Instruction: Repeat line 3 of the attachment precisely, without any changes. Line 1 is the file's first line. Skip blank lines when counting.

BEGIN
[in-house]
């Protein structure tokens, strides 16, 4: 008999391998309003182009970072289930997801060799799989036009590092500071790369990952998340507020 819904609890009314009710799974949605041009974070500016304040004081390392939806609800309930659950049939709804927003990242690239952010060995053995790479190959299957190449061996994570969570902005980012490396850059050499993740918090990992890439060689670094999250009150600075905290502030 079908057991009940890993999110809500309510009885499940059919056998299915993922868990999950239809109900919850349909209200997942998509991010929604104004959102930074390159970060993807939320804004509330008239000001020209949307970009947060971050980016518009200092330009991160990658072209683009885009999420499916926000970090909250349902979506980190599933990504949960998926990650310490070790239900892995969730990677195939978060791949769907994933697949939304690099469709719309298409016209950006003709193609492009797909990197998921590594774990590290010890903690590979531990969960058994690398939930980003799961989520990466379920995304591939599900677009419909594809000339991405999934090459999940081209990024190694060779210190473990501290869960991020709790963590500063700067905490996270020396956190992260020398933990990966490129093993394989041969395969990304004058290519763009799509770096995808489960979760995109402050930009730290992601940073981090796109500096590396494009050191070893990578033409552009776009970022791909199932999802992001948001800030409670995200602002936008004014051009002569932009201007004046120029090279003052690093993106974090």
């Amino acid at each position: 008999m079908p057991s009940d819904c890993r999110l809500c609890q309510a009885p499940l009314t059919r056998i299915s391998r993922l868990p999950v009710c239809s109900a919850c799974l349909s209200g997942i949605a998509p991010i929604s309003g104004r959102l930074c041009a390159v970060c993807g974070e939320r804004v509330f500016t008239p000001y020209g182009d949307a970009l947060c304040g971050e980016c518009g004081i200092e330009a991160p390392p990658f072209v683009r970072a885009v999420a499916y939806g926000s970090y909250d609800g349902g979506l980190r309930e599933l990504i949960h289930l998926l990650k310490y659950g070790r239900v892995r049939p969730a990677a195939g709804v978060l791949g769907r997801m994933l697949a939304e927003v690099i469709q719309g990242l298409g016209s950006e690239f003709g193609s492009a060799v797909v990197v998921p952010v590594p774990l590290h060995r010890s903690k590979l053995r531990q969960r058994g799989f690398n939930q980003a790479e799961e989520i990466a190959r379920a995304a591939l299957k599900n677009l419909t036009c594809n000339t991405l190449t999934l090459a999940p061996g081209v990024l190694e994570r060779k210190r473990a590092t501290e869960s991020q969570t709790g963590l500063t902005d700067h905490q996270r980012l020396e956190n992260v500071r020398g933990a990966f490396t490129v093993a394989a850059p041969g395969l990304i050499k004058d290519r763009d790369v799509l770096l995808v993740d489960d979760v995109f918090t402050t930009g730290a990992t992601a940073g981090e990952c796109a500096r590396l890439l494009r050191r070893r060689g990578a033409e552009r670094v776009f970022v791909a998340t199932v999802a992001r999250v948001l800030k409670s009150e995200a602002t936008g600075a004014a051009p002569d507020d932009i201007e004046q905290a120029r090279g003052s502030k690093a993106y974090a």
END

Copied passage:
């Amino acid at each position: 008999m079908p057991s009940d819904c890993r999110l809500c609890q309510a009885p499940l009314t059919r056998i299915s391998r993922l868990p999950v009710c239809s109900a919850c799974l349909s209200g997942i949605a998509p991010i929604s309003g104004r959102l930074c041009a390159v970060c993807g974070e939320r804004v509330f500016t008239p000001y020209g182009d949307a970009l947060c304040g971050e980016c518009g004081i200092e330009a991160p390392p990658f072209v683009r970072a885009v999420a499916y939806g926000s970090y909250d609800g349902g979506l980190r309930e599933l990504i949960h289930l998926l990650k310490y659950g070790r239900v892995r049939p969730a990677a195939g709804v978060l791949g769907r997801m994933l697949a939304e927003v690099i469709q719309g990242l298409g016209s950006e690239f003709g193609s492009a060799v797909v990197v998921p952010v590594p774990l590290h060995r010890s903690k590979l053995r531990q969960r058994g799989f690398n939930q980003a790479e799961e989520i990466a190959r379920a995304a591939l299957k599900n677009l419909t036009c594809n000339t991405l190449t999934l090459a999940p061996g081209v990024l190694e994570r060779k210190r473990a590092t501290e869960s991020q969570t709790g963590l500063t902005d700067h905490q996270r980012l020396e956190n992260v500071r020398g933990a990966f490396t490129v093993a394989a850059p041969g395969l990304i050499k004058d290519r763009d790369v799509l770096l995808v993740d489960d979760v995109f918090t402050t930009g730290a990992t992601a940073g981090e990952c796109a500096r590396l890439l494009r050191r070893r060689g990578a033409e552009r670094v776009f970022v791909a998340t199932v999802a992001r999250v948001l800030k409670s009150e995200a602002t936008g600075a004014a051009p002569d507020d932009i201007e004046q905290a120029r090279g003052s502030k690093a993106y974090a």